That would seem to be such a commonsense proposition that no one would challenge it. It is, in fact, the first fundamental reason why geography is indispensable to a sound school curriculum. We are all geographers, after all, from the moment we learn to navigate the playpen or find the bathroom and refrigerator, to the years we explore theneighborhood on our bicycles and take a family vacation, to the careers we pursue as adults. The general, admiral, or statesman is a geographer, but so too is the common soldier or sailor, the corporate executive deciding where to build a plant and which markets to target, but so too the salesperson, not to mention the farmer, fisherman, miner, oil worker, pilot, engineer, truck or taxi driver, real estate agent, manufacturer, consumer or, for that matter, golfer.
What happens next, usually in secondary school, is that the student who was originally enthralled just by the sheer variety of the world and its people, begins to ask, not only “what?” and “where?” but “why?” and “how?” Why are deserts or rain forests here and not there? Why do Asians eat rice and Mexicans tortillas, instead of bread? Why did the Europeans discover routes to China instead of the Chinese discovering routes to Europe? Why did democracy emerge in Greece and not Egypt? How didthe colonial powers manage to conquer the world, and how did today’s two hundred odd countries emerge? What is a “country,” for that matter, and why are some big, rich, populous, and mighty, while others are small, poor, or weak? Asking such questions inspired by geography opens up a universe of intellectual inquiry, because to answer them the student must turn to geology, oceanography, meteorology, and astronomy, anthropology, economics, comparative religion, sociology, and history. Geography is the window on the world of the mind as well as the senses, and can be dispensed with no more than reading, writing, and arithmetic. To educate, after all, means to “lead out” (educo, in Latin), and no subject leads the student out of the narrow, familiar, and “taken for granted” better than geography. That is the second reason why it is indispensable in a sound curriculum.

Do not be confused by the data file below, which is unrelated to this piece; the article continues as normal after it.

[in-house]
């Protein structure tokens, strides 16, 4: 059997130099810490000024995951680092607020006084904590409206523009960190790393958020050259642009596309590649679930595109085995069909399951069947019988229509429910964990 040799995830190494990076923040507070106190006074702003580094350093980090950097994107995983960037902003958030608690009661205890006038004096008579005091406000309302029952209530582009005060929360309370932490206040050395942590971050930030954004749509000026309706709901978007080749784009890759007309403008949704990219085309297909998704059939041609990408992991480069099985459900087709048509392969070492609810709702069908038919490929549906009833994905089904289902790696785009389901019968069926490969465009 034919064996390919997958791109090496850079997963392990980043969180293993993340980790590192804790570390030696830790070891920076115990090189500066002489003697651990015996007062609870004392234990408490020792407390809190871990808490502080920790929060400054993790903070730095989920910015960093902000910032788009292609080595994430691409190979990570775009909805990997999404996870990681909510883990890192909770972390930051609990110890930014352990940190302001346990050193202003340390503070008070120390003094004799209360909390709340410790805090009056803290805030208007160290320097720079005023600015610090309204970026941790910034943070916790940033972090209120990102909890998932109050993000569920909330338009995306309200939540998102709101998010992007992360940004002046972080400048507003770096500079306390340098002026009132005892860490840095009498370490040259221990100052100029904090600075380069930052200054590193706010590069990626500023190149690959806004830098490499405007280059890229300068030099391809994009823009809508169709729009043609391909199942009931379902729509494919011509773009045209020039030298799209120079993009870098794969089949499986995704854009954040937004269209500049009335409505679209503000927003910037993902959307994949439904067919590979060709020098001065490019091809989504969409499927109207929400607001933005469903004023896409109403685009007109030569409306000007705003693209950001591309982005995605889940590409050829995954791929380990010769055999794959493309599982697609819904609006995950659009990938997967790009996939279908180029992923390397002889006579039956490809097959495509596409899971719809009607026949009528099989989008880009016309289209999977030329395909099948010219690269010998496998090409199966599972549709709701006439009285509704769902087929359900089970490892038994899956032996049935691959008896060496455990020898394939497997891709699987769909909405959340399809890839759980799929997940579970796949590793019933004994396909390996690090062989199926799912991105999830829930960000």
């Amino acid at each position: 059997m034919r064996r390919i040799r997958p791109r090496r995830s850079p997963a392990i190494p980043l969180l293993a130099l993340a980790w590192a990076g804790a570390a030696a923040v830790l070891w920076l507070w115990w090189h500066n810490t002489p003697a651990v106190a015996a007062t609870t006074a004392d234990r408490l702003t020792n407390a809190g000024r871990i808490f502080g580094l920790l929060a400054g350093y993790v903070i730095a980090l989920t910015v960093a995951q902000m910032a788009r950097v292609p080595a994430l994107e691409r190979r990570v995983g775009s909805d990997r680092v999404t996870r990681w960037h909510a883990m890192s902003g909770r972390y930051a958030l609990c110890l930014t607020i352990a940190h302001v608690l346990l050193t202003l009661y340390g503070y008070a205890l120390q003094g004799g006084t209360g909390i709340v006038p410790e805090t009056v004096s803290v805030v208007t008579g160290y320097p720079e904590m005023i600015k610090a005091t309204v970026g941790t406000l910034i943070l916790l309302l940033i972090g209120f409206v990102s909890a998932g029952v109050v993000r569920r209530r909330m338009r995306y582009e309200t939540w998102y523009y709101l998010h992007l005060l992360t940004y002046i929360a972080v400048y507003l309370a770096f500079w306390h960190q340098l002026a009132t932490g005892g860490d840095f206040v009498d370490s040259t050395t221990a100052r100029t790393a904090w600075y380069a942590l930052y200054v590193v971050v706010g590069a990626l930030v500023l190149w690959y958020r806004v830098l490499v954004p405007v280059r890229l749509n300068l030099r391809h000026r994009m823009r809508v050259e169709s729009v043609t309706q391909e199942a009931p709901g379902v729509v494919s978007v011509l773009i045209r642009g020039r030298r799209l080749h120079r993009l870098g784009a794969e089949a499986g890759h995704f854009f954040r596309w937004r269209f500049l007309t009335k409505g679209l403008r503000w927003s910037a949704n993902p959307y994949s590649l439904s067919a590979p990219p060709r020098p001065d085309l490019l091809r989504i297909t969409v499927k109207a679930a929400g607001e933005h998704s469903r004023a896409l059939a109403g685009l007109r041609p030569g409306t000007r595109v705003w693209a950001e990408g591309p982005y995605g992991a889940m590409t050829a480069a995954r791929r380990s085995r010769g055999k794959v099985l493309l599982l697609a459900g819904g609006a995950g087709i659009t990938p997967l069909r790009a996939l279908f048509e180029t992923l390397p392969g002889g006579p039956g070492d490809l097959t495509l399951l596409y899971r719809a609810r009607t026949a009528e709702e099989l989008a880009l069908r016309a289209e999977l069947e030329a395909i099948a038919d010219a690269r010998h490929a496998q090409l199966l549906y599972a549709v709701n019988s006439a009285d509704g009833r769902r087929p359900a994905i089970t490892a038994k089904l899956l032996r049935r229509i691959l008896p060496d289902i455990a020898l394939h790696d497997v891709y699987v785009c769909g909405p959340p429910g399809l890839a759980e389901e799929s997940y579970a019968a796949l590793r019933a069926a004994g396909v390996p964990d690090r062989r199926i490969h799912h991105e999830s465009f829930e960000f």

Yet a third reason why geography is fundamental to true education is that students without geographic knowledge are helpless when confronted by adult issues, whether in school or outside of it. Geography is vital to the examination of economic competition, poverty, environmental degradation, ethnic conflict, health care, global warming, literature and culture, and, needless to say, international relations. But the universality of geography’s relevance has perversely contributed to its demise as a subject in its own right. As Malcolm Douglass observes, “The strange fact of the matter is that the role of geography in the school curriculum is at once anomalous and ubiquitous. Geography lacks a clear identity…. Nonetheless, by its very nature, geography is integral to all human inquiry. It is difficult, or even impossible, to separate what is geographic from what is not. In this sense, then, geography is everywhere in the school curriculum. The major problem, both for geographers and geographic educators, and for all curriculum planners and teachers, is to find ways to acknowledge and act on this reality.”